For a taste sensation, use Missouri’s black walnuts

The weather turned dry, and rains didn’t come at the right time. We had no way to water those young trees; we lost almost all the started trees and finally turned the cattle in on that ground. We also had planted 100 seed walnuts in the vegetable garden. Nothing thrived there - in spite of our watering from the garden hydrant. We were convinced that we weren’t supposed to raise black walnut trees after all!

Chub plowed the garden and enlarged our asparagus bed in that spot. He was great at raising great asparagus, so we set out roots and did not use much asparagus until it got a good start. Unannounced, 13 black walnut sprouts shot up in the asparagus bed! During the summer, various cultivating mishaps took 12 of those walnuts, leaving one shoot growing quite well!

We decided to protect that lone knee-high walnut tree by moving it away from the garden. J.D. Russell put in a row of shrubs to help hide the wood-burning kiln I used for my pottery enterprise. That walnut tree was a willing companion of the shrubs. It soon was growing like a weed, and we were protecting it from the heat and fumes of the salt-glazed, "antique-like" pottery we were making. Our friend and helper J.D. built a lattice screen, leaving the walnut tree growing like a weed in the area that was considered our "front yard."

The walnut tree was an important part of the front lawn. It made great shade for people helping with the pottery firing and for picnicking day and night as various potters and neighbors came to help with the firing of the wood-burning kiln. That took a minimum of 13 consecutive hours of hard work. Many people said, "I didn’t know you had this shade tree out here." The first year for it to bear fruit, there were 13 big, beautiful green nuts on our tree; they were ready to drop, but we couldn’t reach them.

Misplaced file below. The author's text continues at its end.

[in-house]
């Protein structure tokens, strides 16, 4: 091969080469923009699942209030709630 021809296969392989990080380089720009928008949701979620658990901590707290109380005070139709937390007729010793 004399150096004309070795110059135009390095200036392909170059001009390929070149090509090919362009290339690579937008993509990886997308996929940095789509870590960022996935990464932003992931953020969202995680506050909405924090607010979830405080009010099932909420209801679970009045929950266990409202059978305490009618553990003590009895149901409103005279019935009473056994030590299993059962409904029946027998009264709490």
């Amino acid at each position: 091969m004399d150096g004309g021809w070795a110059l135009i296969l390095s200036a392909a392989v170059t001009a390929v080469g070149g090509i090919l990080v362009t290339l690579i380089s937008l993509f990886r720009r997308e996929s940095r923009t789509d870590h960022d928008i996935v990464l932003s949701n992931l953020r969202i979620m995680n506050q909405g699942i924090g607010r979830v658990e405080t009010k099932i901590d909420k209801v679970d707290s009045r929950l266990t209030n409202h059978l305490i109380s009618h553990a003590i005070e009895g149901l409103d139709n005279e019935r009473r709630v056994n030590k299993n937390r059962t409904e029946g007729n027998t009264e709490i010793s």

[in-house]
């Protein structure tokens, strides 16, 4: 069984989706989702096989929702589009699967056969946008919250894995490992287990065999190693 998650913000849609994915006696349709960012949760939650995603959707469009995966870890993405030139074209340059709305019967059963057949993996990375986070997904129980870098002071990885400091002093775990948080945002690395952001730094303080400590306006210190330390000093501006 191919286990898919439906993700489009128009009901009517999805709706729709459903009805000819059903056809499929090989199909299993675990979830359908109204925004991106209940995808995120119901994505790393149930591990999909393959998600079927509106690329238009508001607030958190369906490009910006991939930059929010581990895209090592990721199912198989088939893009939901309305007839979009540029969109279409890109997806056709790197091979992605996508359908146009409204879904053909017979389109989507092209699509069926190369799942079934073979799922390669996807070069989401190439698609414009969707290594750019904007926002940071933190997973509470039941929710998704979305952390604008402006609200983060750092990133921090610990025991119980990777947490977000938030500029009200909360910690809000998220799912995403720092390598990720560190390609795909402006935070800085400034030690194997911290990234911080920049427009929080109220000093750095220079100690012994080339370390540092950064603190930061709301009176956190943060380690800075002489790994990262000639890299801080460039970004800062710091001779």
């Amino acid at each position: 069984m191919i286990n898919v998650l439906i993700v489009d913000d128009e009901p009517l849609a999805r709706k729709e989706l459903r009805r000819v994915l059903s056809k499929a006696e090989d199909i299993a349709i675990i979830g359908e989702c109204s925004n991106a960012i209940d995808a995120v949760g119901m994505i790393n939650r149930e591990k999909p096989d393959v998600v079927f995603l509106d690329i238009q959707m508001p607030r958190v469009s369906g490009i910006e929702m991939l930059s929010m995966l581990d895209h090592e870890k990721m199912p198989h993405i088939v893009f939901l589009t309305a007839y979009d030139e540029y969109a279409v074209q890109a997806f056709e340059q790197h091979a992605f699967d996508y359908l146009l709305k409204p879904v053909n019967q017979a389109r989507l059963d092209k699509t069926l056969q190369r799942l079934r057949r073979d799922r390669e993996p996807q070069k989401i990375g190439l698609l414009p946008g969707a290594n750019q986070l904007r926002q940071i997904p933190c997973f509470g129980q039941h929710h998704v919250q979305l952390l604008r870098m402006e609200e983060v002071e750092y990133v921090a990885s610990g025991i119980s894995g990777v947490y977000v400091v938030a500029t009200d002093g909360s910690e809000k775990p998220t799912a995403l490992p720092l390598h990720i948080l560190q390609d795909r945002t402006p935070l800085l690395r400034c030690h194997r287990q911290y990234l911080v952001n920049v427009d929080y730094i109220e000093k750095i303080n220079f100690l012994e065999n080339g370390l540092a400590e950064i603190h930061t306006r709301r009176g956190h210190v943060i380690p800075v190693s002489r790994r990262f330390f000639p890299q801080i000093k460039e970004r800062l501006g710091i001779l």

We picked up 13 of the tastiest Missouri black walnuts, and after that, there were usually more than we tried to count.

One day, one of the kids will see a snapshot and discover a metal marker - rustproof - marked this way: "Sam, Cole, Peter, Oliver, Jennie, Tim, Chris," and someone will say: "Oh, yeah! The day we built a bridge across that creek and we marked our names and drove the markers into the ground."

They’ll race to see whether the bridge survived; it didn’t. It washed away, but the memories are there. The metal stakes are driven almost out of sight, and the boys are men.

Sam is the father of Fionn and Neuv; Jennie is the mother of Isabel. All will recall the day they built a bridge together and chose a straight, tall black walnut tree - at Whip-Poor-Will farm, about 10 miles east of Columbia on a tributary of Big Cedar Creek.

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